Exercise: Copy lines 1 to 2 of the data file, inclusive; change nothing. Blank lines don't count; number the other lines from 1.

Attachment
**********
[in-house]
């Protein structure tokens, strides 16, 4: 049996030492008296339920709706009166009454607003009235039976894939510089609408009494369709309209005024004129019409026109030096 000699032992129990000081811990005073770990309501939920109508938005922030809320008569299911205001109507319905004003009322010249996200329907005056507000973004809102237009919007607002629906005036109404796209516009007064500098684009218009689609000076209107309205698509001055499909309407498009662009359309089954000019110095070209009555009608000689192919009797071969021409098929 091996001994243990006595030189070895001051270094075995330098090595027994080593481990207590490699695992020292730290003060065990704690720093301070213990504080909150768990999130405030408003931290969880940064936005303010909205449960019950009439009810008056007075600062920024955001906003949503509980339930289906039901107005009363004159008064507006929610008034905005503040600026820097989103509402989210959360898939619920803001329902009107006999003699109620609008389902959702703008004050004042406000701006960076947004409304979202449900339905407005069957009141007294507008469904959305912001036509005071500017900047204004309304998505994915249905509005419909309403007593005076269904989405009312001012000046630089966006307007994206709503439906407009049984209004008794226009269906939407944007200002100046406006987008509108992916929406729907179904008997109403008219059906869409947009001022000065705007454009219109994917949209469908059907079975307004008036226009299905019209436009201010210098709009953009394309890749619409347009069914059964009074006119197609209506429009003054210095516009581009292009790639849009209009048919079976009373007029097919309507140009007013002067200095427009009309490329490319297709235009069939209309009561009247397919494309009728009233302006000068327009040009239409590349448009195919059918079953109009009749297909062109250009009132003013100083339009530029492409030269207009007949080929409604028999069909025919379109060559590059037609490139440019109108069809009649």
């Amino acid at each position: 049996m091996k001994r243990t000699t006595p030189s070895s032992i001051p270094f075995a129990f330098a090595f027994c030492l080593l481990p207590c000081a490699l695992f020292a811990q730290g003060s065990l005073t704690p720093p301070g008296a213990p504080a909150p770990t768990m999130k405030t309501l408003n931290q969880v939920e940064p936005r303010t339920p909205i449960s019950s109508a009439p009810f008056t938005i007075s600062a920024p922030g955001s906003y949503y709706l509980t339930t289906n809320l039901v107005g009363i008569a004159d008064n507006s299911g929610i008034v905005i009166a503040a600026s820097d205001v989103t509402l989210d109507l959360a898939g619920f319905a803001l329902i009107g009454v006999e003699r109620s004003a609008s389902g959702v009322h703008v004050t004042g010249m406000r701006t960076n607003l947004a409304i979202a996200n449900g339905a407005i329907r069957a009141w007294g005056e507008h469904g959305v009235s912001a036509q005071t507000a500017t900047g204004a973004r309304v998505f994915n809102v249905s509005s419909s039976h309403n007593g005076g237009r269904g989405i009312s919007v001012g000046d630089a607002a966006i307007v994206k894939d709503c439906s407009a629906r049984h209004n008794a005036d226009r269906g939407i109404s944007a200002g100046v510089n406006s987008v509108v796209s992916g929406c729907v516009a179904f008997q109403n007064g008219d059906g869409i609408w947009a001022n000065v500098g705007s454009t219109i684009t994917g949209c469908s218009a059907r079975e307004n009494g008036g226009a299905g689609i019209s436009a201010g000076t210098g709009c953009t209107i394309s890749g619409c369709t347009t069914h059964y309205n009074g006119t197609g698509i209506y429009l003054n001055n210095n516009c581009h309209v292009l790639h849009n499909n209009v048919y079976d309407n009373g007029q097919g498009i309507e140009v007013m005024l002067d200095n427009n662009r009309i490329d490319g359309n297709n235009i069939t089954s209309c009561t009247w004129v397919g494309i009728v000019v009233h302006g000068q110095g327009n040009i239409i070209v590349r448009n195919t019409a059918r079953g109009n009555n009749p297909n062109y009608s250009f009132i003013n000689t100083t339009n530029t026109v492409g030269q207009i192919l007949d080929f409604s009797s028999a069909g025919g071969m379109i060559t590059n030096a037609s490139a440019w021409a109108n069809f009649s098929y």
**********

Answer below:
[in-house]
């Protein structure tokens, strides 16, 4: 049996030492008296339920709706009166009454607003009235039976894939510089609408009494369709309209005024004129019409026109030096 000699032992129990000081811990005073770990309501939920109508938005922030809320008569299911205001109507319905004003009322010249996200329907005056507000973004809102237009919007607002629906005036109404796209516009007064500098684009218009689609000076209107309205698509001055499909309407498009662009359309089954000019110095070209009555009608000689192919009797071969021409098929 091996001994243990006595030189070895001051270094075995330098090595027994080593481990207590490699695992020292730290003060065990704690720093301070213990504080909150768990999130405030408003931290969880940064936005303010909205449960019950009439009810008056007075600062920024955001906003949503509980339930289906039901107005009363004159008064507006929610008034905005503040600026820097989103509402989210959360898939619920803001329902009107006999003699109620609008389902959702703008004050004042406000701006960076947004409304979202449900339905407005069957009141007294507008469904959305912001036509005071500017900047204004309304998505994915249905509005419909309403007593005076269904989405009312001012000046630089966006307007994206709503439906407009049984209004008794226009269906939407944007200002100046406006987008509108992916929406729907179904008997109403008219059906869409947009001022000065705007454009219109994917949209469908059907079975307004008036226009299905019209436009201010210098709009953009394309890749619409347009069914059964009074006119197609209506429009003054210095516009581009292009790639849009209009048919079976009373007029097919309507140009007013002067200095427009009309490329490319297709235009069939209309009561009247397919494309009728009233302006000068327009040009239409590349448009195919059918079953109009009749297909062109250009009132003013100083339009530029492409030269207009007949080929409604028999069909025919379109060559590059037609490139440019109108069809009649």